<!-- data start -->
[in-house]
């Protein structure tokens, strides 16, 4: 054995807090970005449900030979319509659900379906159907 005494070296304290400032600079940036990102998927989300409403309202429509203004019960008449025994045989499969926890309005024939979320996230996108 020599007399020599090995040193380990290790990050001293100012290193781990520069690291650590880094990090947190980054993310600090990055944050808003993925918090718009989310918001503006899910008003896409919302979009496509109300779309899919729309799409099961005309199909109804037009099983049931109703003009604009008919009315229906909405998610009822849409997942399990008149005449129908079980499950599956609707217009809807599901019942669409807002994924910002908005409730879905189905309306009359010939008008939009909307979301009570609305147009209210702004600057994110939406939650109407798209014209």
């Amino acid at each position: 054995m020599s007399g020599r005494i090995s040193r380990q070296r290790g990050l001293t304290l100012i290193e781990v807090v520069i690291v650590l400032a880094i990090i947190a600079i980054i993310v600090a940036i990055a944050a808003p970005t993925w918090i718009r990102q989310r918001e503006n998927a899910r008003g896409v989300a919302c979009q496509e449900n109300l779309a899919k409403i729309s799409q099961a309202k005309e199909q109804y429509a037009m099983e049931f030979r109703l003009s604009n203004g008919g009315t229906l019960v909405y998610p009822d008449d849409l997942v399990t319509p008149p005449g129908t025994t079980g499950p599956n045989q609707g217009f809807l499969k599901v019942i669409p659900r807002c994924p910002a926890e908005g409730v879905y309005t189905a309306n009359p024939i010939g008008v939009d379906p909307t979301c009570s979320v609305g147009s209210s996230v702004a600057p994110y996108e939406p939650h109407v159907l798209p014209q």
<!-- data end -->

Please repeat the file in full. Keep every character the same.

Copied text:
[in-house]
């Protein structure tokens, strides 16, 4: 054995807090970005449900030979319509659900379906159907 005494070296304290400032600079940036990102998927989300409403309202429509203004019960008449025994045989499969926890309005024939979320996230996108 020599007399020599090995040193380990290790990050001293100012290193781990520069690291650590880094990090947190980054993310600090990055944050808003993925918090718009989310918001503006899910008003896409919302979009496509109300779309899919729309799409099961005309199909109804037009099983049931109703003009604009008919009315229906909405998610009822849409997942399990008149005449129908079980499950599956609707217009809807599901019942669409807002994924910002908005409730879905189905309306009359010939008008939009909307979301009570609305147009209210702004600057994110939406939650109407798209014209």
């Amino acid at each position: 054995m020599s007399g020599r005494i090995s040193r380990q070296r290790g990050l001293t304290l100012i290193e781990v807090v520069i690291v650590l400032a880094i990090i947190a600079i980054i993310v600090a940036i990055a944050a808003p970005t993925w918090i718009r990102q989310r918001e503006n998927a899910r008003g896409v989300a919302c979009q496509e449900n109300l779309a899919k409403i729309s799409q099961a309202k005309e199909q109804y429509a037009m099983e049931f030979r109703l003009s604009n203004g008919g009315t229906l019960v909405y998610p009822d008449d849409l997942v399990t319509p008149p005449g129908t025994t079980g499950p599956n045989q609707g217009f809807l499969k599901v019942i669409p659900r807002c994924p910002a926890e908005g409730v879905y309005t189905a309306n009359p024939i010939g008008v939009d379906p909307t979301c009570s979320v609305g147009s209210s996230v702004a600057p994110y996108e939406p939650h109407v159907l798209p014209q």